Those amounts clearly are not inconsequential and have perked up the ears of the Democratic candidates that will be looking for a way to pay for all the campaign promises they are making. Raising income taxes in the U.S. nowadays is a non-starter, particularly in a downturn, and while Frank and McDermott's bill imply a raise in income taxes they are essentially hidden. Gamblers who feel shut out from online gambling today will be only too happy to pay those taxes, while non-gamblers won't notice since it won't affect them. Furthermore, online gambling falls into the "moral group of activities" that the Democrats traditionally believe the government has no business sticking their nose into. This is evident with the way Clinton and Obama voted on issues like stem cell research, gay rights and needle exchange programs. Democratic values have always looked at harm reduction, but not outright prohibition so long as it doesn't harm others. Therefore, if Hillary Clinton, for example, could raise $48 billion for her Medicare and day care plans, or if Barack Obama could raise a similar amount for his education and energy initiatives, how can they possibly turn a blind eye to the multi billion dollar figures? In fact, a lobbyist with close ties to both candidates mentioned to me off the record that he has it on good authority that one or the other bills will almost certainly be put to the floor by the second term of either candidate. While the lobbyist wasn't overly concerned about being named in this article, he didn't want the issue to have an impact on the upcoming elections unless the candidates bring it forth. "I keep hearing strong rumblings from a large number of Democrats I speak to that they want this bill to go forward," the lobbyist told me. "It also makes logical sense. For this bill to succeed, the new President will need some Republican support (assuming the Democrats win the next election), and the best carrot to wave in front of them is more capital for projects without increasing taxes. Some of the found money may need to be used for projects of interest on the other side, but it will be hard for the Republicans who aren't owned by the Evangelicals to object, and George W, Frist and the lot will be gone."
Jeff Sandman concurred with the lobbyist, but suggested that legalization may not take until a second term. "It is possible that things may occur quicker with the realization by politicians that this is a tight economy and a billion here and a billion there is real money." When asked if the Safe and Secure Gambling Initiative had spoken to either the Obama or Clinton camps, Sandman said it hadn't, but would when the time is right. "Right now the candidates are focused on the top 3 issues, but we will." Sandman added that they would not only be talking with the Democrats, but would also approach the Republicans. "We will need to get the Republicans on board to pass any legislation, and there are a group of Libertarians on the Republican side that will identify with our initiative."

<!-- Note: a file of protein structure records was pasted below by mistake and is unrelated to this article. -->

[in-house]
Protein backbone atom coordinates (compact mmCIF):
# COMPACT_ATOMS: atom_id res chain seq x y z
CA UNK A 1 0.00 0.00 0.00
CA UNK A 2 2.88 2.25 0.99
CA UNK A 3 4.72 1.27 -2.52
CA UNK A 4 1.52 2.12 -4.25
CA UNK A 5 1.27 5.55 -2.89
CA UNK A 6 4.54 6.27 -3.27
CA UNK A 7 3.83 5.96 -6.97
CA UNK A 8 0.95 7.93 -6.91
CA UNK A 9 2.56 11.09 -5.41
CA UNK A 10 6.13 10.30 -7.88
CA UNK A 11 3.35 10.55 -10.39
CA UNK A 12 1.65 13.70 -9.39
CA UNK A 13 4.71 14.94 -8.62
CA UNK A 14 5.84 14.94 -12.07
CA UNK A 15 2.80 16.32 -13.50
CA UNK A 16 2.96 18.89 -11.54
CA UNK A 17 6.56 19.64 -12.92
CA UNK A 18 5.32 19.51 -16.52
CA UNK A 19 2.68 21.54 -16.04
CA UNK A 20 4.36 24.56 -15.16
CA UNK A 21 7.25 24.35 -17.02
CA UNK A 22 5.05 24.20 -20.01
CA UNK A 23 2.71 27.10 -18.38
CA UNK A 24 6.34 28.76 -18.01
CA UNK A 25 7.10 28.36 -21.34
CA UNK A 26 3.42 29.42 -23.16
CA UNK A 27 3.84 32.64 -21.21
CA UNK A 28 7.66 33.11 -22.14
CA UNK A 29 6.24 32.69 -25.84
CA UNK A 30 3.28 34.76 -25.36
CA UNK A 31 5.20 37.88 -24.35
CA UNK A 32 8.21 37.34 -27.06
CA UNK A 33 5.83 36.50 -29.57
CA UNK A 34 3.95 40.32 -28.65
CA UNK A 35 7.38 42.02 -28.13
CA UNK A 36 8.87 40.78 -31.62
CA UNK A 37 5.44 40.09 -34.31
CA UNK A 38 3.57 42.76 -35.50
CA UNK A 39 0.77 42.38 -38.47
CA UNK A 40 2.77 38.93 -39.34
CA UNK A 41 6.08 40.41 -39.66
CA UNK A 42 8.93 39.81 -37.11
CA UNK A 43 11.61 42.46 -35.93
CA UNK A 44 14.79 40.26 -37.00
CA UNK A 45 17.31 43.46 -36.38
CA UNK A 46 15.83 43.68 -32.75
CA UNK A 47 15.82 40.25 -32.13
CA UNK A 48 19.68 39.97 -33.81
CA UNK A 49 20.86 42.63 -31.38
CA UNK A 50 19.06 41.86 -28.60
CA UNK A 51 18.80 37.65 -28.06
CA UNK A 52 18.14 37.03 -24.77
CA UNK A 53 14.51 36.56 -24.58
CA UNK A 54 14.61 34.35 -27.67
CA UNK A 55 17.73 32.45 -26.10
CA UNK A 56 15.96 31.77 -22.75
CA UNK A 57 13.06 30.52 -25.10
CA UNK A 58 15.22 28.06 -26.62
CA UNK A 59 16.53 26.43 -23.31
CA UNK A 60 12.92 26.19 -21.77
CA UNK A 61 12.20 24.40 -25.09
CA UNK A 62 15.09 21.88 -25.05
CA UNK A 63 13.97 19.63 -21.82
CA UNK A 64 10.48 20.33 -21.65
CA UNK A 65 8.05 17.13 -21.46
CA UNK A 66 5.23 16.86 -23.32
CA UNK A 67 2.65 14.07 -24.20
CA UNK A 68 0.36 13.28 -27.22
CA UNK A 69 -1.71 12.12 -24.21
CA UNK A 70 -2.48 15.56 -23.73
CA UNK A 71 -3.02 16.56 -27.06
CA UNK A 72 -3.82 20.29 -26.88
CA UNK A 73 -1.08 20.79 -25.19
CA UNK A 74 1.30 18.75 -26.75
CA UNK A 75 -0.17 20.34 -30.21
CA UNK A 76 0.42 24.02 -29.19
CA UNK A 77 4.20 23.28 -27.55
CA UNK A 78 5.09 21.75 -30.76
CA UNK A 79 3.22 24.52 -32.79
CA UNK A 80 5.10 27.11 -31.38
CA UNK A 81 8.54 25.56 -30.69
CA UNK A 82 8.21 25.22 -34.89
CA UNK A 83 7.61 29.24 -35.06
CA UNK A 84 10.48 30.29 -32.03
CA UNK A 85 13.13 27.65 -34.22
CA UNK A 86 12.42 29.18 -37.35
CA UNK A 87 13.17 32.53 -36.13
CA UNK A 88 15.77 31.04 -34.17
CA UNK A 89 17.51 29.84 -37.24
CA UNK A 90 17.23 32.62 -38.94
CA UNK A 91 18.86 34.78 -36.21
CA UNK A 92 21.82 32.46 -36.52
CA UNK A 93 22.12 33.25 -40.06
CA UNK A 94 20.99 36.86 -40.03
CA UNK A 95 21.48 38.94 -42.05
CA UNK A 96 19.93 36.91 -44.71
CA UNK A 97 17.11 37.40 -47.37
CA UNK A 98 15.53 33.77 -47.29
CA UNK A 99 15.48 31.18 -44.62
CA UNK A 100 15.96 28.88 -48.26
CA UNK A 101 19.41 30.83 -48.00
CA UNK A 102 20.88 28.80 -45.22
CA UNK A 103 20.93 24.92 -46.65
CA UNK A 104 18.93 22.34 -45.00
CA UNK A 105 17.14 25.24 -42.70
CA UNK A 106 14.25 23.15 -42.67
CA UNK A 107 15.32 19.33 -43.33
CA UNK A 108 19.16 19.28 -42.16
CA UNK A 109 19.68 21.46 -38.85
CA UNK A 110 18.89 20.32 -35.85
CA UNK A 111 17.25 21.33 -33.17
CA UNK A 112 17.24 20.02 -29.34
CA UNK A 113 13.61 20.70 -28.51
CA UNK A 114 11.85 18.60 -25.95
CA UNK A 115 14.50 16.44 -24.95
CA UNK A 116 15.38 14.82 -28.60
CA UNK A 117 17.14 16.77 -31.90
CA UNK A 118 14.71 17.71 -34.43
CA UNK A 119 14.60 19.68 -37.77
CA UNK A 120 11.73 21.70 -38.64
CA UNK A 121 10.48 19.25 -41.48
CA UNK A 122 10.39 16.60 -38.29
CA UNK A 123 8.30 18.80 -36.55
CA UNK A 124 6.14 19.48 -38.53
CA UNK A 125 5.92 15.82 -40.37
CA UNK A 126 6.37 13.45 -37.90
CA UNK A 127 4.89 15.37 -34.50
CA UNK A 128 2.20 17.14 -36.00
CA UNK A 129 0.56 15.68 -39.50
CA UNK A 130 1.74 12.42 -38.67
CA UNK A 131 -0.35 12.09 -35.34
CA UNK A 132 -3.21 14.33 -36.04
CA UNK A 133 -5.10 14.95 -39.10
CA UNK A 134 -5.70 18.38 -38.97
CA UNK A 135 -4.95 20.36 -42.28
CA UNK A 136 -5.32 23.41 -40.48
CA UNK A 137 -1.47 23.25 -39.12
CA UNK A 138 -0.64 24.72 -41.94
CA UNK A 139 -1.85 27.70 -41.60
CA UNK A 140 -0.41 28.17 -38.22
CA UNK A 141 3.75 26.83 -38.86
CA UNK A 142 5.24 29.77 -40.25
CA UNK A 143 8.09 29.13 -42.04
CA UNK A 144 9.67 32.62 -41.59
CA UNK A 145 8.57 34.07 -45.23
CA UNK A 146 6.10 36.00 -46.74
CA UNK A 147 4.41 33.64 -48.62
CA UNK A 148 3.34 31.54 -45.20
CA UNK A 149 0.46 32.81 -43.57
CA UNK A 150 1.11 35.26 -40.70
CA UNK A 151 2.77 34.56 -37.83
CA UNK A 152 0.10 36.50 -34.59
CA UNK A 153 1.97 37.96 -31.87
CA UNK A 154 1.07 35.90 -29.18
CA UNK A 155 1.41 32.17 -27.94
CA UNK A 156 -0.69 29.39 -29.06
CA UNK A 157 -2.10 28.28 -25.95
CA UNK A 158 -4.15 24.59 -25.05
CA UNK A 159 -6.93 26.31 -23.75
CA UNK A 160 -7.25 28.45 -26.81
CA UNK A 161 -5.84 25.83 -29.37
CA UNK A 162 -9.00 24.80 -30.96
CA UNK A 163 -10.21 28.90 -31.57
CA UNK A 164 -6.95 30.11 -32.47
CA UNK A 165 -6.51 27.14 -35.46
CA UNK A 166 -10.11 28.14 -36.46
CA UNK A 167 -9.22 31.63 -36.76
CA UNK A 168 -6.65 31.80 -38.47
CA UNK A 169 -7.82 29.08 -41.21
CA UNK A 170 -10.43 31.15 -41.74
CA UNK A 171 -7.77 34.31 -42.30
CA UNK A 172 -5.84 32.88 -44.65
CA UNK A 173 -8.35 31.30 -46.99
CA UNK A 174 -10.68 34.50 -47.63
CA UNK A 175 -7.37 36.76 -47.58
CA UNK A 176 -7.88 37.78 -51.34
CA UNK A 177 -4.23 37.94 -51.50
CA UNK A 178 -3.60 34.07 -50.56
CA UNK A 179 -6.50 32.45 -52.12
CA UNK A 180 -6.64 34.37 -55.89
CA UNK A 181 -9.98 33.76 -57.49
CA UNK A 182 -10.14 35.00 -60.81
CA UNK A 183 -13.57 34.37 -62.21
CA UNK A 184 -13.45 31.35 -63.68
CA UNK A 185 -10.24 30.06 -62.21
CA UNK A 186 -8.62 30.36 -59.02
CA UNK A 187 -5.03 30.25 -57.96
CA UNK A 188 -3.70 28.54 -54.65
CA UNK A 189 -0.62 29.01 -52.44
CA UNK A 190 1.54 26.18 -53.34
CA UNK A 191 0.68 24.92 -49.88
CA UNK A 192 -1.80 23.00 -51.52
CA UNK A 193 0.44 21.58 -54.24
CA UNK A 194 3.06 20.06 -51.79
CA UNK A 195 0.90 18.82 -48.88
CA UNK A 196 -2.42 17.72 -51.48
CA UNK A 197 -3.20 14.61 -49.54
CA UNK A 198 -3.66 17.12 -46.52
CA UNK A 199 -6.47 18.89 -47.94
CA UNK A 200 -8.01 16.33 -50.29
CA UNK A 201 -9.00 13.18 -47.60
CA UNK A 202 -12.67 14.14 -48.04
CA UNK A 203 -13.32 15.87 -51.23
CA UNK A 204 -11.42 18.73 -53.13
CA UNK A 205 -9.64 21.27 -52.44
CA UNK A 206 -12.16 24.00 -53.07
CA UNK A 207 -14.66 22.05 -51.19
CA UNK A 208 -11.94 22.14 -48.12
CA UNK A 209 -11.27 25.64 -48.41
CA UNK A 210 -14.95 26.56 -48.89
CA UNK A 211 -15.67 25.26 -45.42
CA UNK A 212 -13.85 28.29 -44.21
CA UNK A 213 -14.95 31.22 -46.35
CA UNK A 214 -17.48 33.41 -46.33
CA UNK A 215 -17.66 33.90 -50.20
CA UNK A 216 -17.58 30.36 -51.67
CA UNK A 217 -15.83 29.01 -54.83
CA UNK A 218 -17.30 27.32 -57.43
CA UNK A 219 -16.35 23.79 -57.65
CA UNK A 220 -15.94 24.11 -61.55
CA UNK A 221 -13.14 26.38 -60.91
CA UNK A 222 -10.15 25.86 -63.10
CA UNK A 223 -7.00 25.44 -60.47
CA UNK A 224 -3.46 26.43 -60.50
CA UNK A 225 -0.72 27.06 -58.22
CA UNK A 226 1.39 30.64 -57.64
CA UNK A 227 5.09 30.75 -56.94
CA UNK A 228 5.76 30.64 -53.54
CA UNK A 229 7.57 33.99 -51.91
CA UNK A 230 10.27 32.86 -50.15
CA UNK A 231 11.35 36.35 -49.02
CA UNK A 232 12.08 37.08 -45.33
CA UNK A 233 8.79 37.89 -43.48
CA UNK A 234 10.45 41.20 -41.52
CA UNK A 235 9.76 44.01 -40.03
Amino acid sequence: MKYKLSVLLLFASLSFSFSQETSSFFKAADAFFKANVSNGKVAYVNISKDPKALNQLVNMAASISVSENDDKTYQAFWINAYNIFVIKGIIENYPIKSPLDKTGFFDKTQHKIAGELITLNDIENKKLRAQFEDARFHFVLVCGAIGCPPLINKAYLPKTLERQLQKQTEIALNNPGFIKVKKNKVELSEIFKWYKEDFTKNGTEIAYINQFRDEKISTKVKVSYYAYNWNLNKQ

Many industry "experts" believe the real sticking point isn't so much with Congress, but rather with special interest groups spearheaded by the Horse Racing Industry. But if that is indeed true, it sure can't be gauged by the UC report. Phase VII, according to the report, published at e-comlaw.com, a UK based industry newsletter, involved consultation with various groups that were apparently opposed to the legalization of internet wagering. The consultations were to determine reasons for the opposition and what would be needed to bring them aboard. According to the statements in the newsletter Indian Gaming, the AGA and the NTRA have stated no opposition to legalized online gambling, and, if anything, simply want to know how they can cash in on it. This is in sharp contrast to statements made by the current AG's office which wants the public to believe that they are a main reason for the opposition to online gambling. Even the State Attorney's suggested technical concerns about online gambling, but seemed open to discussion if these issues could be resolved. In fact, the only concrete opposition to online gambling was from Christian and Family Groups and from sports leagues.